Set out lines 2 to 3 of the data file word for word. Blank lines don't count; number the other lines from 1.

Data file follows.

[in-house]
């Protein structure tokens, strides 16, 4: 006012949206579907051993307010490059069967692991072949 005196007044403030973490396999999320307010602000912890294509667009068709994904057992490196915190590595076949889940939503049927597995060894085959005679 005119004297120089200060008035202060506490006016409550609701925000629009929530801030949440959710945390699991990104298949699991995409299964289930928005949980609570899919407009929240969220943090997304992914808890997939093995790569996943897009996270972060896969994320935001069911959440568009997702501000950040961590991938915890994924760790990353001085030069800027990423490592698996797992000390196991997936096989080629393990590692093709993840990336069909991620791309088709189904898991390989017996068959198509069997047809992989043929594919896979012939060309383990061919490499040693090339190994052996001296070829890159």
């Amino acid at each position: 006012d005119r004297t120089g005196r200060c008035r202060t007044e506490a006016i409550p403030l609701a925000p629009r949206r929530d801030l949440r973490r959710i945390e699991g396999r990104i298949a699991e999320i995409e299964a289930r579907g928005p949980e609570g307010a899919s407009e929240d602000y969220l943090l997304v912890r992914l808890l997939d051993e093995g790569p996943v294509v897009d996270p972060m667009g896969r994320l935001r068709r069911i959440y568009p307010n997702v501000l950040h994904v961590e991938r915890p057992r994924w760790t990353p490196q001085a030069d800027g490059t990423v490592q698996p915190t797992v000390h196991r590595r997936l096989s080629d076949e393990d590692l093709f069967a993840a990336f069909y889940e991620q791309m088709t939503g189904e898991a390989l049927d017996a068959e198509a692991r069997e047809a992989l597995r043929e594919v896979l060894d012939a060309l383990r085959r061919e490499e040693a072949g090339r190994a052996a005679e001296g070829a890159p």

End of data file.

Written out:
């Protein structure tokens, strides 16, 4: 006012949206579907051993307010490059069967692991072949 005196007044403030973490396999999320307010602000912890294509667009068709994904057992490196915190590595076949889940939503049927597995060894085959005679 005119004297120089200060008035202060506490006016409550609701925000629009929530801030949440959710945390699991990104298949699991995409299964289930928005949980609570899919407009929240969220943090997304992914808890997939093995790569996943897009996270972060896969994320935001069911959440568009997702501000950040961590991938915890994924760790990353001085030069800027990423490592698996797992000390196991997936096989080629393990590692093709993840990336069909991620791309088709189904898991390989017996068959198509069997047809992989043929594919896979012939060309383990061919490499040693090339190994052996001296070829890159």
């Amino acid at each position: 006012d005119r004297t120089g005196r200060c008035r202060t007044e506490a006016i409550p403030l609701a925000p629009r949206r929530d801030l949440r973490r959710i945390e699991g396999r990104i298949a699991e999320i995409e299964a289930r579907g928005p949980e609570g307010a899919s407009e929240d602000y969220l943090l997304v912890r992914l808890l997939d051993e093995g790569p996943v294509v897009d996270p972060m667009g896969r994320l935001r068709r069911i959440y568009p307010n997702v501000l950040h994904v961590e991938r915890p057992r994924w760790t990353p490196q001085a030069d800027g490059t990423v490592q698996p915190t797992v000390h196991r590595r997936l096989s080629d076949e393990d590692l093709f069967a993840a990336f069909y889940e991620q791309m088709t939503g189904e898991a390989l049927d017996a068959e198509a692991r069997e047809a992989l597995r043929e594919v896979l060894d012939a060309l383990r085959r061919e490499e040693a072949g090339r190994a052996a005679e001296g070829a890159p």